Using the Drosophila (fruit fly) gene system, which includes many species—each with a fully sequenced genome—the Erives Lab identified a case of spatial and temporal (time) conflict in the regulation of  the ventral neurons defective (vnd) gene.

The vnd gene must be precisely regulated in order for the fly’s nervous system to be properly developed. VND is turned on by a key embryonic factor (dorsal/NFkB) that creates the pattern of dorsal/ventral axis in an embryo. In particular, the vnd gene plays a critical role in specifying distinct dorsal/ventral neural columns in the ectoderm by repressing additional regulators.

In this regulatory hierarchy, vnd requires early expression, but ventral neurogenic ectoderm demands a relatively high-threshold response to the morphogen.

However, the study also shows that the vnd gene’s Neurogenic Ectoderm Enhancer (NEE) can take input from a complementary gradient of the Dpp morphogen via the Schnurri/Mad/Medea silencer element (SSE). In this regard, the NEE at vnd is unlike NEEs at other genetic loci, which are not involved in the neural specification circuit and have no resident SSE. The study also shows that an SSE could be added to a single-input NEE and cause spatial restriction of its activity.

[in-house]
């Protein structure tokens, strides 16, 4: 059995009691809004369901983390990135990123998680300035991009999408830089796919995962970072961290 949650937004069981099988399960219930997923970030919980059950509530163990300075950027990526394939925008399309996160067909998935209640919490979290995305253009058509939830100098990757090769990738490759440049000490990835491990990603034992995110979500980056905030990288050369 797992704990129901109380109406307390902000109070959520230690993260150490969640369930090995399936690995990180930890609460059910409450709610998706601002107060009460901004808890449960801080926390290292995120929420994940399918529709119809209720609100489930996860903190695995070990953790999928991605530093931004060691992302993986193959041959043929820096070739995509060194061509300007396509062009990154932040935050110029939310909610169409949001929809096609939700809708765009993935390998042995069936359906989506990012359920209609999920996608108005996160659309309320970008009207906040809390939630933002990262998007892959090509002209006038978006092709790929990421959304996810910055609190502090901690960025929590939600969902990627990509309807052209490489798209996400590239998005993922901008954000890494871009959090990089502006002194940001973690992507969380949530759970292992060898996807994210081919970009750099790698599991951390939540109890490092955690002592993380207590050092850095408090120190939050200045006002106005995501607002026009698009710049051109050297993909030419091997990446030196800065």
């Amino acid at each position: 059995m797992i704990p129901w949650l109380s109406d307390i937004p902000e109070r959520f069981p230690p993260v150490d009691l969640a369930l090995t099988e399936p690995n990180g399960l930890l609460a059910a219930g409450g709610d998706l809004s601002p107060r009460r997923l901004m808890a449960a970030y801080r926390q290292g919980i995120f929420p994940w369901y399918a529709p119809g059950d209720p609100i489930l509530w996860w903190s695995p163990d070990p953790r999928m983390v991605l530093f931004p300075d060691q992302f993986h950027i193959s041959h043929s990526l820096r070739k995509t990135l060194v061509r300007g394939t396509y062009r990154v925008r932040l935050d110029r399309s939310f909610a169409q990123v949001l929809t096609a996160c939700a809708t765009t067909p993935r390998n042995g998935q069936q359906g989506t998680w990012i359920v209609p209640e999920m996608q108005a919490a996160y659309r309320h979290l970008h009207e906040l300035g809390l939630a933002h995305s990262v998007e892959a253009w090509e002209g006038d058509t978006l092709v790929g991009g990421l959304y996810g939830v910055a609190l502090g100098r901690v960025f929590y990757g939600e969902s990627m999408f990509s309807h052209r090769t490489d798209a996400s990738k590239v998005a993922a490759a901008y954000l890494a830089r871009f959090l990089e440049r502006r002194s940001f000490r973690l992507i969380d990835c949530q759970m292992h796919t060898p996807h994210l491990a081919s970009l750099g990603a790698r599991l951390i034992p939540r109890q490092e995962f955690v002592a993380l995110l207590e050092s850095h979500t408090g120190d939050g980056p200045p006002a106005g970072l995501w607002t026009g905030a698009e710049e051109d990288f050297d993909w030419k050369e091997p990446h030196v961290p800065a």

These results show how requirements for conflicting temporal and spatial responses to one morphogen can be solved by adding input from complementary morphogens.

The Erives Lab at the UI’s Department of Biology studies the structure, function, and evolution of enhancers within the context of gene regulatory circuits underlying the evolution and development of animals by using molecular, genetic, and evolutionary genomic approaches. Within these areas, the Erives Lab has published several landmark papers notable for demonstrating how whole genome sequences can be used to accelerate biological research on outstanding questions in biology.
The study is supported by an NSF CAREER award to Albert Erives (NSF IOS1239673).

Original article: http://now.uiowa.edu/2013/05/developmental-genetics-space-and-time